Mary Jefferson Bolling (1741-1804) was Thomas Jefferson's older sister. Born on October 1, 1741, she was the second of the ten children born to Jane Randolph and Peter Jefferson. She may have been born at her parents' residence at Fine Creek.
Mary Jefferson married John Bolling (1737-1800) on January 24, 1760. They had ten children:
The Bollings lived at Fairfields in Goochland County and Lickinghole Creek, just west of Goochland Courthouse. In 1785, they moved to Chestnut Grove, Bolling's family plantation in Chesterfield County, while their oldest son Jack assumed ownership of Fairfields.
Letters among Thomas Jefferson, Mary Jefferson Bolling, and their sister Martha Jefferson Carr, as well as Jefferson's daughter Maria Jefferson Eppes, reveal affectionate family relationships. It is apparent, however, that John Bolling suffered from alcoholism, and that this was the cause of major strain in the family. Maria wrote to Jefferson in 1797 that Bolling was "much as usual, in a state of constant intemperance allmost, he is happy only with his glass in his hand ...." Her father spoke frankly to her of "mr. B's habitual intoxication" and his "attachment to the bottle." On April 22, 1800, John Wayles Eppes wrote to Jefferson, "We have reason to suppose Mr. Bolling is dead—He has been confined for some time dangerously ill & we heard yesterday it was all over—It is not absolutely certain, but I have every reason to suppose the report well founded—"
Mary Bolling herself outlived her husband by only four years. In late January of 1804, Jefferson's granddaughter Ann Cary Randolph wrote to inform him of her death, although the exact date is not certain. Her burial location is unknown.
1783 January 14. (Jefferson to Francis Wayles Eppes). "Since I came here there has been sold the Westover copy of Catesby’s History of Carolina. It was held near a twelvemonth at twelve guineas, and at last sold for ten. This seems to fix what should be given for Mr. Bolling’s copy, if you can induce him to let me have it, which I am very anxious for. Perhaps it would be a temptation to offer that the ten guineas should be paid to Mr. Ross’s agent at Nantes, where he could lay them out and send the articles to Mr. Bolling. His draft shall be paid on sight in Paris. Perhaps you had better effect this by making the proposition to Mrs. Bolling. Of this your knowledge of the family will enable you to judge."
1784 April 15. (Martha Jefferson Carr to Jefferson). "Mr. Bollings family is well Except my Sister who is I think in a very declineing State of health."
1785 May 6. (Martha Jefferson Carr to Jefferson). "Mr. Bolling Removes to Chesterfeild this Month, his and my Sisters Situation at present Require the Consolation of their friends, they have Sustained great losses in their family and bear it badly. Poor Tom had a fall from his horse a little before Christmas which he did not survive two days, and their Daughter Nancy whose Marriage with H. Lewis you hardly heard of Died at fairfields on the tenth of March, her desorder was thought to be an Abcess in her Breast."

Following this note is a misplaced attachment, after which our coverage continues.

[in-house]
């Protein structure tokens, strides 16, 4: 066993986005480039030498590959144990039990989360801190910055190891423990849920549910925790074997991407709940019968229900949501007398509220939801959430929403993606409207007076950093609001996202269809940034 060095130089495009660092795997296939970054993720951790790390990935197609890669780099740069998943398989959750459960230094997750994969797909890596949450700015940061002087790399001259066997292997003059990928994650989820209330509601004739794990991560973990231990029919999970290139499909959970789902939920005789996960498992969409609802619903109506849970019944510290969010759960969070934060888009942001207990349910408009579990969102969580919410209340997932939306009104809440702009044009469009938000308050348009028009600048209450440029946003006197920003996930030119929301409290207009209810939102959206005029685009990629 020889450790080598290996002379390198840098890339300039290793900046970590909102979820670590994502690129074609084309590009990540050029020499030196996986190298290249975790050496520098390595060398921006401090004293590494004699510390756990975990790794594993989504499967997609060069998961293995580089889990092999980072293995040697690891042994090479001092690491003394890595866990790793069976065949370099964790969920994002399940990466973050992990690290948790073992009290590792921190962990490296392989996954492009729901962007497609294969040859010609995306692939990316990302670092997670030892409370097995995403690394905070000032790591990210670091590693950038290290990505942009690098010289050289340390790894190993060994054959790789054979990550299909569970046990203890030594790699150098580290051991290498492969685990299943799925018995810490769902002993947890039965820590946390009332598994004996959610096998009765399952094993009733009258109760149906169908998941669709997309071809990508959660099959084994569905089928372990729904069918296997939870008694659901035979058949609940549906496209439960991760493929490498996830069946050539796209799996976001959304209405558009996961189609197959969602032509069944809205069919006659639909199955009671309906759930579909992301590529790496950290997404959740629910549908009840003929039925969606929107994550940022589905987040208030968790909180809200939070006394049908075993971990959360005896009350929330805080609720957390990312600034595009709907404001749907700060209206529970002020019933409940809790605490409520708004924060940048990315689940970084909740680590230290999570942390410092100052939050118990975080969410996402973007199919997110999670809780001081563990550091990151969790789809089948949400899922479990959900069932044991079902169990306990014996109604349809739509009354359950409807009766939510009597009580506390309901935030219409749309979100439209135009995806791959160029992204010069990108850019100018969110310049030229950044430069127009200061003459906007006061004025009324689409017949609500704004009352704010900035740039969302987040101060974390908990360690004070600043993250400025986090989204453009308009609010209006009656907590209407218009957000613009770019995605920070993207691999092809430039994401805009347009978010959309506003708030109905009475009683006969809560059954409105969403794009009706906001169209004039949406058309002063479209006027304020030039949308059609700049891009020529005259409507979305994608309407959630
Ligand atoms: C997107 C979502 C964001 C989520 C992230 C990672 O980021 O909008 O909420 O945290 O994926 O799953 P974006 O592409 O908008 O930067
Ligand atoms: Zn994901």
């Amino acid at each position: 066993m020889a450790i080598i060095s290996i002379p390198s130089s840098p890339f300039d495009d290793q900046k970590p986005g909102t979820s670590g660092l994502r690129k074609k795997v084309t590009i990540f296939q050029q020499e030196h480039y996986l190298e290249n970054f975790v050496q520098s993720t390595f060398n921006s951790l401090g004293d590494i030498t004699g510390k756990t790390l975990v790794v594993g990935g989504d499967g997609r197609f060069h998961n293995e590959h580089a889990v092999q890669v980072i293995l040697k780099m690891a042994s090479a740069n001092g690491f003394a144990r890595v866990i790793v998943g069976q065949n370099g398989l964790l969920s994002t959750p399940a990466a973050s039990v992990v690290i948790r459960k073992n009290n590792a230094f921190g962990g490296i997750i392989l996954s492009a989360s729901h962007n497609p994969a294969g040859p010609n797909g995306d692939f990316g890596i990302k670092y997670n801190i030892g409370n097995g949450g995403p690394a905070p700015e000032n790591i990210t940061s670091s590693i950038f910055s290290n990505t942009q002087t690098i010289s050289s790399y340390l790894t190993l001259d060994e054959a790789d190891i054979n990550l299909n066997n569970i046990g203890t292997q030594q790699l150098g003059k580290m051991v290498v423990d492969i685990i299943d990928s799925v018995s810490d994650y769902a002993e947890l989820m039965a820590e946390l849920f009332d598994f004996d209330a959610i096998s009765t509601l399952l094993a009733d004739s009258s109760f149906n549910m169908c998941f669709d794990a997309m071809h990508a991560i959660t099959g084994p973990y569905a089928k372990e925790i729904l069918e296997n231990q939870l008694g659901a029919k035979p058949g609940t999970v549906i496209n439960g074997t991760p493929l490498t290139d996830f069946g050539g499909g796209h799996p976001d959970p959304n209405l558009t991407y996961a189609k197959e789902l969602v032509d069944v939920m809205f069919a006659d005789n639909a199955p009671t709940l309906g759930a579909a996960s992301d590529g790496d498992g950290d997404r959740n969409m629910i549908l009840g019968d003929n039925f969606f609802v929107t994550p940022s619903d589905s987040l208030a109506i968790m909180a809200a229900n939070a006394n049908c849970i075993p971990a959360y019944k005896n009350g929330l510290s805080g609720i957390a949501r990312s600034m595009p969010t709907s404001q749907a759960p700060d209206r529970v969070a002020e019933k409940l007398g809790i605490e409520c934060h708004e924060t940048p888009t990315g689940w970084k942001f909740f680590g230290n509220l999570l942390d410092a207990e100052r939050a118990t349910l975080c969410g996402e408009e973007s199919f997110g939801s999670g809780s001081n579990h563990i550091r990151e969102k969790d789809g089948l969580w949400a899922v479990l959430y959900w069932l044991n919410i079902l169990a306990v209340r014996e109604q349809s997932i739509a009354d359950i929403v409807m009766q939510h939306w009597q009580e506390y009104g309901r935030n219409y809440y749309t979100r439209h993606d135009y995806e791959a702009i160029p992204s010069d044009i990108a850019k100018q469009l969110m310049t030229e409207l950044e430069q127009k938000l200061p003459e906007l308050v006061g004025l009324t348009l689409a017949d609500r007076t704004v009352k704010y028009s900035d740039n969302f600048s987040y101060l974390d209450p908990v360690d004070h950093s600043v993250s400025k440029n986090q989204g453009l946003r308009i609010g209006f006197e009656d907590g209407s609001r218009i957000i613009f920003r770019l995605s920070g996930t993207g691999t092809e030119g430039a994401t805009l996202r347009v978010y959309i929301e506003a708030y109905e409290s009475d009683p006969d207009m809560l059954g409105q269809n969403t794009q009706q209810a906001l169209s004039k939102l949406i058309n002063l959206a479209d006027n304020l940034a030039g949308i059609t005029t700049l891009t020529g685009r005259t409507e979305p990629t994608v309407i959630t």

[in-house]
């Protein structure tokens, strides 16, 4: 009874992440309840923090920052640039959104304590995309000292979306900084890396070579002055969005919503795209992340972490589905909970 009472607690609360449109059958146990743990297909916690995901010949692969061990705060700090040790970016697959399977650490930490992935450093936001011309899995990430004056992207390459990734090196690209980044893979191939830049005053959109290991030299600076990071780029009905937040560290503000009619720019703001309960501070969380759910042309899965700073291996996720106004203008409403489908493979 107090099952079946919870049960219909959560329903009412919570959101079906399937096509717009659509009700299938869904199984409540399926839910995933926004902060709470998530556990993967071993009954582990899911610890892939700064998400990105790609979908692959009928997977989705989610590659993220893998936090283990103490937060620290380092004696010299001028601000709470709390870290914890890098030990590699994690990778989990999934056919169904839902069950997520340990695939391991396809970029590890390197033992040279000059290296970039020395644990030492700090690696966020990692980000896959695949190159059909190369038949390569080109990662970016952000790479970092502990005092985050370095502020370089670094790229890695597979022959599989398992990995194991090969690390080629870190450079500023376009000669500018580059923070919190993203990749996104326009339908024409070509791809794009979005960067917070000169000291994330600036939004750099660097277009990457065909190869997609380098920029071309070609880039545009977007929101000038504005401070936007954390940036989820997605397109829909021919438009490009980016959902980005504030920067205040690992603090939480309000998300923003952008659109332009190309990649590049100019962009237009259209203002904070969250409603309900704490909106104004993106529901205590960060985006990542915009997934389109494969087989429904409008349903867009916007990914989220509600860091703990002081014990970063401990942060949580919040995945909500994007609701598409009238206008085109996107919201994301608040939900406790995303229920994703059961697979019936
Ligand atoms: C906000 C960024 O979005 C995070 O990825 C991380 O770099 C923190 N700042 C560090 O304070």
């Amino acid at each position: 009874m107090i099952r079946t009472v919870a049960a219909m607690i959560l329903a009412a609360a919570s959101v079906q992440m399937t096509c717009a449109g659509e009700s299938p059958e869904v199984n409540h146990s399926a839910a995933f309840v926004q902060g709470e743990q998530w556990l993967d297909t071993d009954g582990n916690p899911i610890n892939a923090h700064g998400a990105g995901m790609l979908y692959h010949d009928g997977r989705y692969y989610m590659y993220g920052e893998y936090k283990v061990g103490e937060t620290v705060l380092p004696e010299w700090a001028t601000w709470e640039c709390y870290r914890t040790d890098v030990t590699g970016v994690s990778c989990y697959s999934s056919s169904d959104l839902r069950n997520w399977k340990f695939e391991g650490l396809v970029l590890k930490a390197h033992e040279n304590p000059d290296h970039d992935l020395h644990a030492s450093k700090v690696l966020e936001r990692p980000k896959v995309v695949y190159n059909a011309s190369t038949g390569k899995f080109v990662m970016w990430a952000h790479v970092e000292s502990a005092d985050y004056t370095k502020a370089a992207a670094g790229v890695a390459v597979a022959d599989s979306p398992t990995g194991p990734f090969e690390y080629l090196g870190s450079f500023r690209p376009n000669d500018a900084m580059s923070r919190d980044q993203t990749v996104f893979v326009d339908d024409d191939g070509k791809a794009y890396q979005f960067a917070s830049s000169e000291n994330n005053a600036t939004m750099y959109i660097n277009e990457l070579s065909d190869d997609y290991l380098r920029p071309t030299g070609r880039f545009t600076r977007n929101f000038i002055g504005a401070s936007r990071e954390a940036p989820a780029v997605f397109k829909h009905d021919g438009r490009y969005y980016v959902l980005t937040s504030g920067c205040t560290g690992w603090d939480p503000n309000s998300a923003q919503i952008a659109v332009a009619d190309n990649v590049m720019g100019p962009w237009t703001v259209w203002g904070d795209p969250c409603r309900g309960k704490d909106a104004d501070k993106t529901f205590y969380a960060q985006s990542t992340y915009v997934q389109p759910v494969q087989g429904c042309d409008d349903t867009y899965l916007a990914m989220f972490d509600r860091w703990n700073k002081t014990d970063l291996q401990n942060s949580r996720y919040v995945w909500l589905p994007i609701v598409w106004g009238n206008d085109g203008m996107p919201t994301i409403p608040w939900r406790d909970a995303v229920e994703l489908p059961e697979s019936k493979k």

1785 August 20. (Jefferson to Martha Jefferson Carr). "Your letter of May 6. came to hand by Mr. Mazzei on the 22d. of July. I sincerely condole with Mr. Bolling and my sister on their late losses. None can do it fully but those who have been in their situation. You and I have that unfortunate qualification. It would be difficult to find a fibre of the human heart whose sufferings are unknown to me. My losses have left me little more to lose."
1786 April 22. (Jefferson to Anna Scott Jefferson Marks). "Pray remember me to my sisters Carr, and Bolling, to Mr. Bolling and their families and be assured of the sincerity with which I am my dear Nancy your affectionate brother."
1786 May 5. (Martha Jefferson Carr to Jefferson). "I heard from Mr. Bollings family last week. They ware well. They removed last Summer to Chsterfeild. Jack is settle at Fairfeilds and is Marrid to A daughter of the late Colo. William Kennon, with whome I beleive you ware Acquainted."
1787 May 7. (Elizabeth Wayles Eppes to Jefferson). "Your Sister Bolling has favoured us with her company a few days, and I was in great hopes Mrs. Carr would have been here before dear Pollys departure as it was not in our power to send her to visit her, being at present without a carriage."
1787 July 23. (Jefferson to Mary Jefferson Bolling). "I received with great pleasure your letter of May 3. informing me of your health and of that of your family. Be assured that it is and ever has been among the most interesting things to me. Letters of business claiming their rights before those of affection, we often write seldomest to those whom we love most. ... I suppose you are now fixed for life at Chesnut grove: I take a part of the misfortune to myself, as it will prevent my seeing you as often as would be practicable at Lickinghole. It is still a greater loss to my sister Carr. We must look to Jack for indemnification, as I think it was the plan that he should live at Lickinghole. I suppose he is now become the father of a family, and that we may hail you as grandmother. As we approach that term it becomes less fearful. You mention Mr. Bolling's being unwell, so as not to write to me. He has just been sick enough all his life to prevent his writing to any body. My prayer is therefore only that he may never be worse. Were he to be so, no body would feel it more sensibly than myself, as nobody has a more sincere esteem for him than myself. I find as I grow older, that I love those most whom I loved first. Present me to him in the most friendly terms, to Jack also, and my other nephews and neices of your fire side and be assured of the sincere love with which I am, dear sister, your affectionate brother ...."
1787 December 3. (Martha Jefferson Carr to Jefferson). "My sister Bolling has had the misfortune to loos her youngest son for which loss I hear she is allmost worn out with grief."
1790 February 8. (Jefferson to John Bolling). "Be so good as to present my affectionate love to my sister & the children ...."